This post is dedicated to a Facebook friend who, when I asked her her caste, replied: “Now, now, now! In any case, with the brouhaha surrounding the census, what’s the proper form these days? Mention of caste in or out?”
I woke up to this headline in The Indian Express today. My reaction was to wonder what many others’ reaction would have been? Those who argue that reservation and ‘caste census’ and such measures serve to solidify caste identities rather than weaken them – I wonder what they would make of this headline?
The article reads:
As the packed house brought the roof down, Poonia shouted over the din to tell a reporter that that she was happy that all winners were from India. “And all from Jat families,” she added.
I wonder what some of the Express columnists, who have passionately argued against reservations for OBCs and counting OBCs in the census, made of the headline? Did they cringe? Did they not notice anything problematic with it? Did they feel happy that the Jat community’s contributions are being hailed in a national integration sort of way? Did they think the paper should have exercised some self-censorship? Did the paper make them wonder about the co-incidence of Jats doing well in the Commonwealth games? Did it make them wonder that caste communities have some advantages, and some disadvantages? Did they wonder about the word they throw at you when you say caste, that m-word, “merit”?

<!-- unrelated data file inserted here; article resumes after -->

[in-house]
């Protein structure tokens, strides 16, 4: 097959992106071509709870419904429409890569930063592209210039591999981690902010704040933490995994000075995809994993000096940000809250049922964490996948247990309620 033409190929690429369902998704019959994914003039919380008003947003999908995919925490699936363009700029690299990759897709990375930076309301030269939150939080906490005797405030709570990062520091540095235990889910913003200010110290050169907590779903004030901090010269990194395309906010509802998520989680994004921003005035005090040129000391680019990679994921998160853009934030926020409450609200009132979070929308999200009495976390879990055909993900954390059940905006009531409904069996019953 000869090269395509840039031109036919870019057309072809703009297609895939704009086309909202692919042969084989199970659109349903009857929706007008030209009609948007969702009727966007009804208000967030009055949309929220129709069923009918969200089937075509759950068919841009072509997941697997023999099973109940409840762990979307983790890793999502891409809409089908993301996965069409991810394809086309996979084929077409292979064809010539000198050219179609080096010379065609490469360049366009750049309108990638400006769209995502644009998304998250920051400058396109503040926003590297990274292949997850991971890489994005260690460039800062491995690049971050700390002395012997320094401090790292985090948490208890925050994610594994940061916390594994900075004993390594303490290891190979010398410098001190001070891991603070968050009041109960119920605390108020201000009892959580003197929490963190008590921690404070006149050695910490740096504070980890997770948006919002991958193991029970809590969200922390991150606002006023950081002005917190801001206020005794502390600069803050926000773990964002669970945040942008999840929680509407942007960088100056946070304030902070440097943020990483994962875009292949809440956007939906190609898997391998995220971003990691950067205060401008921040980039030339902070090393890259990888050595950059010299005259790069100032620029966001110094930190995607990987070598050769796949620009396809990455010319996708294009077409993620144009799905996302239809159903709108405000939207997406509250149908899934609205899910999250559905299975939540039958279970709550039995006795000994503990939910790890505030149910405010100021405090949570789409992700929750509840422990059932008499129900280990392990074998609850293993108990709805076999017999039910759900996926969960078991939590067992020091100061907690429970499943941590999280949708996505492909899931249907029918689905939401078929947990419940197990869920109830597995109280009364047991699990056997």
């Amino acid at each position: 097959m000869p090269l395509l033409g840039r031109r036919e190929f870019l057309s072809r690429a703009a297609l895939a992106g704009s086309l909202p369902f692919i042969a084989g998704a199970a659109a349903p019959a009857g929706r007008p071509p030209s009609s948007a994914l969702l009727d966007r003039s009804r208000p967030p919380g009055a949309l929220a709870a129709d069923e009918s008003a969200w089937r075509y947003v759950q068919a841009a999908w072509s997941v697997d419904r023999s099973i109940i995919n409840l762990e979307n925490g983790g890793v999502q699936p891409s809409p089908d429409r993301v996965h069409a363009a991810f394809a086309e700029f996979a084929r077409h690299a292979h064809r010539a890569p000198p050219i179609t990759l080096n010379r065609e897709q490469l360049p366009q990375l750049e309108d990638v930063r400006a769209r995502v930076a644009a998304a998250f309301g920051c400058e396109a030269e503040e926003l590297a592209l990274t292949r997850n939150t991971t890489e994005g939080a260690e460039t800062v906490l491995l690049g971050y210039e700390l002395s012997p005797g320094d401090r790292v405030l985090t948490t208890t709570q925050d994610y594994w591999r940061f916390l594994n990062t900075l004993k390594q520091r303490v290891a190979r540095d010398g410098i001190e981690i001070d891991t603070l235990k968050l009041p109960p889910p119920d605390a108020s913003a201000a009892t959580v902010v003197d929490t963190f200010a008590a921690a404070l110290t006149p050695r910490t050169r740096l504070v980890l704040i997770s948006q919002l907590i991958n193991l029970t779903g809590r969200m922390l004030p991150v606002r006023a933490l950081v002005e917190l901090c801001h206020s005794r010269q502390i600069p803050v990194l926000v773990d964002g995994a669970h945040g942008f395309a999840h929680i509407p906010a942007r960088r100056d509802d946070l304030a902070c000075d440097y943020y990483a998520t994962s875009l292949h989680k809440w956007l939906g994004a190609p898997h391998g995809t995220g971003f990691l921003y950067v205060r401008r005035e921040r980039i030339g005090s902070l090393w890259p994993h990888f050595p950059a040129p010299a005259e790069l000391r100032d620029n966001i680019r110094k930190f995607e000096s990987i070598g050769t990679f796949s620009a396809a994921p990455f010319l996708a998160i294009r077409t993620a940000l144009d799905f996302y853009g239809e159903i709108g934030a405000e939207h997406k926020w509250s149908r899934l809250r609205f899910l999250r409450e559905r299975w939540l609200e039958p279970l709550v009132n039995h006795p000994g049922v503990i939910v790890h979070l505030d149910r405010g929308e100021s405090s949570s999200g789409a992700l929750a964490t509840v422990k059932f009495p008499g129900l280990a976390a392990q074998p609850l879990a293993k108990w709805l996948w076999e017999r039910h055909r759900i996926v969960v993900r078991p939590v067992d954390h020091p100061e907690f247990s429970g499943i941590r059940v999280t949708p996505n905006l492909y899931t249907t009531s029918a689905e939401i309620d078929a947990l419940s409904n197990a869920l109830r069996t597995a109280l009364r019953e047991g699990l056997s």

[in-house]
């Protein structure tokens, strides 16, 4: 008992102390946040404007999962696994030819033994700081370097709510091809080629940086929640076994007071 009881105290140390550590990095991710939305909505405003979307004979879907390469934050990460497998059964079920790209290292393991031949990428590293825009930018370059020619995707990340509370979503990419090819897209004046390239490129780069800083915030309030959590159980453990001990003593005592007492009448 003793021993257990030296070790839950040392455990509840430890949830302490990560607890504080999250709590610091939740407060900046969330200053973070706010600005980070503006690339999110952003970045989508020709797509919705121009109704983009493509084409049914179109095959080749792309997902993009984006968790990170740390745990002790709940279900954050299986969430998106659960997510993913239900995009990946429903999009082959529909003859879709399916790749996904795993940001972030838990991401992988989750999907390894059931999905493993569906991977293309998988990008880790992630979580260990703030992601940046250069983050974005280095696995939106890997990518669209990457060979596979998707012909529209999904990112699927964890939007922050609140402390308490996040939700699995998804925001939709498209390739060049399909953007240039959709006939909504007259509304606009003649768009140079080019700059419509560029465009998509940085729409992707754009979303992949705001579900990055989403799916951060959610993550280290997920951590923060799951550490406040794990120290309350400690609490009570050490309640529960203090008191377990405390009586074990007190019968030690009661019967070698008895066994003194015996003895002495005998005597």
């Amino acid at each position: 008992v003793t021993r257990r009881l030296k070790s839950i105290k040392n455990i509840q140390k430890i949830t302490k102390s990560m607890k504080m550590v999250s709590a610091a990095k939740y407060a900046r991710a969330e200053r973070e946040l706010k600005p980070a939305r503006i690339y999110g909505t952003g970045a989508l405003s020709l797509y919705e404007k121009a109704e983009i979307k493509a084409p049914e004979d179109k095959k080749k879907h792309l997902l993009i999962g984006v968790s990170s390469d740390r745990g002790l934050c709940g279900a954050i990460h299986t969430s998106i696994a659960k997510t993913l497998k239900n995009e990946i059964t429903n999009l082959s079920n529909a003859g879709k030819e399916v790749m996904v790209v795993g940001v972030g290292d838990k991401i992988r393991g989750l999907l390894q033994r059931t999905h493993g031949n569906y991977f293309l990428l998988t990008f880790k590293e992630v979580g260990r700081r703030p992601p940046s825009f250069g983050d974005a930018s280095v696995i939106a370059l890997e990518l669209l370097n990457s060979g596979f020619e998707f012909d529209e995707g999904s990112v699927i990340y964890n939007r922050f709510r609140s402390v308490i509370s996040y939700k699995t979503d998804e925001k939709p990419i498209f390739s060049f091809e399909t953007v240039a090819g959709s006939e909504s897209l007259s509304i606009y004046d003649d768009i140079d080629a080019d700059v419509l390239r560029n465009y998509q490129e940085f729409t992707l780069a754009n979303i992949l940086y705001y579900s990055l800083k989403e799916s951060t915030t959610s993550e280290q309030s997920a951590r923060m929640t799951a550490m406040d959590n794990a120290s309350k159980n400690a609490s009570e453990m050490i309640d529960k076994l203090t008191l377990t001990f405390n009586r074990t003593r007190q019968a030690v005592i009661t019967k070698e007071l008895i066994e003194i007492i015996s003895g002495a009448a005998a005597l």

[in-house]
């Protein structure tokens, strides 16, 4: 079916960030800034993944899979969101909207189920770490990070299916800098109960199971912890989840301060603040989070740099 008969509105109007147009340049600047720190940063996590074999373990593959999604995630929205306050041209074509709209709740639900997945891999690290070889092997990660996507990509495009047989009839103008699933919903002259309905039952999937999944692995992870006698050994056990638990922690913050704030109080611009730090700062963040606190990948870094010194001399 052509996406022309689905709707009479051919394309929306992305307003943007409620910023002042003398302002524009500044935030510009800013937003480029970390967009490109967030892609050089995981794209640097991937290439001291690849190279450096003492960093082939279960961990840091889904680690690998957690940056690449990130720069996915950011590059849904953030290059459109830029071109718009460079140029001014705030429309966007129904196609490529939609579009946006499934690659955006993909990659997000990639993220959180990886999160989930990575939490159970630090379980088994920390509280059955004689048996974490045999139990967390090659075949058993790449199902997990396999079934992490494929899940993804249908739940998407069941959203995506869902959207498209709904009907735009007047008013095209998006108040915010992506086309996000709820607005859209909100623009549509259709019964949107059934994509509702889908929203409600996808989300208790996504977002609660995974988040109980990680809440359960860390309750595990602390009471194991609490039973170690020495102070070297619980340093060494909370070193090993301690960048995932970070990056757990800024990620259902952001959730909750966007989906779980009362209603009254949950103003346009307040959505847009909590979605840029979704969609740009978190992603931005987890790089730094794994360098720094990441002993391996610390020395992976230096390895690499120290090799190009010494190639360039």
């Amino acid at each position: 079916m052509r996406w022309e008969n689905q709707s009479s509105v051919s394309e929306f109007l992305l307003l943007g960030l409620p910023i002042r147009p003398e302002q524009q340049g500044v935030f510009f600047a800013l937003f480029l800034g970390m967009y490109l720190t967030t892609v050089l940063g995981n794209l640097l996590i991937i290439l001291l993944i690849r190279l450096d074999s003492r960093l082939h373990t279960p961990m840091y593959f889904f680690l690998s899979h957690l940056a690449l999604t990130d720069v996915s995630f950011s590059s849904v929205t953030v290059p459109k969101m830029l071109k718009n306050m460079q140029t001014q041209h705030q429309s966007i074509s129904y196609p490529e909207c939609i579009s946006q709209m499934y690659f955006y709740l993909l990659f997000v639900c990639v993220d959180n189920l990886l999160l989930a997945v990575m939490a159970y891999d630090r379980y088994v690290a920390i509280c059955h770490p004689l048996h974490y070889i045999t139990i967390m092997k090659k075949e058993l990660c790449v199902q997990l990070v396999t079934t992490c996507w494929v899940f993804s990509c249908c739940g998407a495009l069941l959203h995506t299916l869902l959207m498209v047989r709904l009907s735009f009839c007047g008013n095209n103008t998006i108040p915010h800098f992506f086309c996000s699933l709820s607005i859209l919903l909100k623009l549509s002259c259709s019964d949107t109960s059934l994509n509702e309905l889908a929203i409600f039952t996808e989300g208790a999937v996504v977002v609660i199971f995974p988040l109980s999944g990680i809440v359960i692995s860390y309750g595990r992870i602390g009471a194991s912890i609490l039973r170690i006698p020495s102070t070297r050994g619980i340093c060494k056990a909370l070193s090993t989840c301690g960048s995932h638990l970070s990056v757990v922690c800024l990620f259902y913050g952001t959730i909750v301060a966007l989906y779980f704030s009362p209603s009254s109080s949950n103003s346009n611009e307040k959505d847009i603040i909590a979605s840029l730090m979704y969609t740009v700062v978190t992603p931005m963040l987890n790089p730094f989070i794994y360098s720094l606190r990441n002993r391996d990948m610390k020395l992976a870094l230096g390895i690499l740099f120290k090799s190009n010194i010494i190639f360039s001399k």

(I also wondered if the Jat performance in the Commonwealth Games was anticipated by the community’s leaders who gave up their threat to besiege Delhi and prevent the games to press for their demand of being granted Other Backward Classes status.)
On the Indian Express website, I found I was right! The people-who-pretend-caste-does-not-exist are all there in the comments! I’m reproducing some here:
At 8:30 AM – first thing in the morning – a certain Dilip comments:
Why highlight caste?
Highlighting caste (“Jats”) in this story’s headline was unnecessary and reflects poorly on your newspaper’s journalistic and editorial standards. When we are hypersensitive to how foreign commentators and newspapers report on us but use societal stratifications and stereotypes, it smacks of immaturity and double standards.